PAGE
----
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Customer “relationships” -The door swings both way

Joseph Michelli, Ph.D. | Nov 18, 2010 146 views No Comments

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We often spend copious amounts of money trying to get customers to choose us.  We then have a large chunk of them decide not do business with us again, and  we spend more money trying to bring in new ones.  What’s wrong with that picture?

I believe their are 4 key reasons people don’t purchase from us again and, as such, I think it is critical to get a handle on which of the 4 spins customers out of your business:

1) They are PRICE shoppers and want cheaper products or services,

2) They don’t like the quality, selection, location or some other aspect of your PRODUCT,

3) They DIE, move, or stop buying products or services in your category, or

4) They just did not like your SERVICE.

Fortunately, only a small percentage of people are pure “price buyers!”  This is a hard and fickle group to capture. Unless your strategy is to be the lowest price provider in your category, you will never build loyalty from this customer group and you will always be trimming your margin when faced with other bargain basement competitors.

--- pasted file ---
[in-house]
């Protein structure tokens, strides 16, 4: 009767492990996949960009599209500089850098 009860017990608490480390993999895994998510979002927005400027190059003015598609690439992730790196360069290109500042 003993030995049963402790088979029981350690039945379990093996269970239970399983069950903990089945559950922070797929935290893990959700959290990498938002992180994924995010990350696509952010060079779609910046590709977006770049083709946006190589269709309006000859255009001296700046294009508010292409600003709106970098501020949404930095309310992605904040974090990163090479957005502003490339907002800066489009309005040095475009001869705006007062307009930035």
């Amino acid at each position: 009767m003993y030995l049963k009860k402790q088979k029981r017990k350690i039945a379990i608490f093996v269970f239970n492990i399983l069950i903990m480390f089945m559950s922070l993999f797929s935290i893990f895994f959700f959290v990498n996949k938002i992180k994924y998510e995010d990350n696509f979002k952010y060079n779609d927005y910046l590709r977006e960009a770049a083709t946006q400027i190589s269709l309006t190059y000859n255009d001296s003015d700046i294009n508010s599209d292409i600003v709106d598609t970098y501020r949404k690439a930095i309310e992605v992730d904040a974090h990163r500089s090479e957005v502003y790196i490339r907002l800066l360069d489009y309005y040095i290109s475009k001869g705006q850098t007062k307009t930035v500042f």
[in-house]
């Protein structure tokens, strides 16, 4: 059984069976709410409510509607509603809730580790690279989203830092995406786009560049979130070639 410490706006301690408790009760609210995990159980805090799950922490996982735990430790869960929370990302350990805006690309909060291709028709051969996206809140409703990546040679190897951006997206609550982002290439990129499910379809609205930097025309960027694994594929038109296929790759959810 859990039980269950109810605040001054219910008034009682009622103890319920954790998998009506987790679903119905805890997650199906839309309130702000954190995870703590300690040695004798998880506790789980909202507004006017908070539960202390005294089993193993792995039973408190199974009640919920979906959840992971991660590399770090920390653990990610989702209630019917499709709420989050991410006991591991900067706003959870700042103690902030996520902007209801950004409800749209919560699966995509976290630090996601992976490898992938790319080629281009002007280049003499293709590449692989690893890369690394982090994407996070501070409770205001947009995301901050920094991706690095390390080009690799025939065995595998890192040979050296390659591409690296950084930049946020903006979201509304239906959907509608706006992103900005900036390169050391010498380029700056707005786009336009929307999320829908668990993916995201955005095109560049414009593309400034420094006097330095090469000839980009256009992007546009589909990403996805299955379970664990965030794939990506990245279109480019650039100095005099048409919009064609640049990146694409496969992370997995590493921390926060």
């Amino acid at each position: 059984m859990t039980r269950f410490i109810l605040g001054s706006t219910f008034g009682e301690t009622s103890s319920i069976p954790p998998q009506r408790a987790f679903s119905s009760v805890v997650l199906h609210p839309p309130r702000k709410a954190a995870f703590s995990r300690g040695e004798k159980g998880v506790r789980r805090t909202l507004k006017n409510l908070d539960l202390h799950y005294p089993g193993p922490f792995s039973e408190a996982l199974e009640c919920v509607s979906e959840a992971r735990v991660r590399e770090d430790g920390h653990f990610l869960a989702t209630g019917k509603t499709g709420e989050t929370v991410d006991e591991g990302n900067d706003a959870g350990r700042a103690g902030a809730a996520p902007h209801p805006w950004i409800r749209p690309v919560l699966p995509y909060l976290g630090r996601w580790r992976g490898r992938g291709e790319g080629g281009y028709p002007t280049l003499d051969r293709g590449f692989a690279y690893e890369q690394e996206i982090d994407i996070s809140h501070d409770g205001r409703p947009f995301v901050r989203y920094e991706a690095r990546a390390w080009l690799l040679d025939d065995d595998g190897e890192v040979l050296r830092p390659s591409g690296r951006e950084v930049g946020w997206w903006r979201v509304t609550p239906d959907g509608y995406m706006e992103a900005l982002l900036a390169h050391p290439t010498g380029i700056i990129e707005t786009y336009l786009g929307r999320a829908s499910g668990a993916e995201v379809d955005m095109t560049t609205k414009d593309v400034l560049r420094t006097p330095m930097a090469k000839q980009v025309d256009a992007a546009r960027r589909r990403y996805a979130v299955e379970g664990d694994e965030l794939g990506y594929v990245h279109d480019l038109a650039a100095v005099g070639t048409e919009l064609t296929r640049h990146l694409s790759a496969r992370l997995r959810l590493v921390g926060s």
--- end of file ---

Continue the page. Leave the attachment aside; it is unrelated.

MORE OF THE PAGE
As evidenced by the detailed Right Now Harris Interactive 2010 report I provided in my  ”Nov 11th What you don’t know will hurt” blog, most customers are “relationship buyers.”  For a relationship buyer, product and price matter but they will pay a premium (some times only a small one) for better service and more importantly they are substantially prone to leave over bad service.



Think about it, if you are going for a deal (like Black Friday – the day after the US Thanksgiving holiday for my international readers) you will tolerate long lines, limits on the quantity you can buy, and even surly sales staff. That’s not the case under reasonable pricing conditions.  Quality service is factored into a fair product price.

So here’s the payoff!

Of the previously stated 4 reasons customer leave, the one you have the most control over is the service level your people provide (most of us can’t decrease the number of deaths of our customer.  However, if your product is killing your customer I would take care of that first).

So, why don’t you share today’s post with your team and explore what service behaviors are most likely to drive your customers away? Have some fun with it, exaggerate the worst case examples of “relationship” eroding service.

Even Sam Walton (founder of the substantially price driven company- Walmart) said “There is only one boss. The customer. And he can fire everybody in the company from the chairman on down, simply by spending his money somewhere else.”
Sam Walton

My dad, known for his brevity, would just say “remember son, the door swings both ways.”

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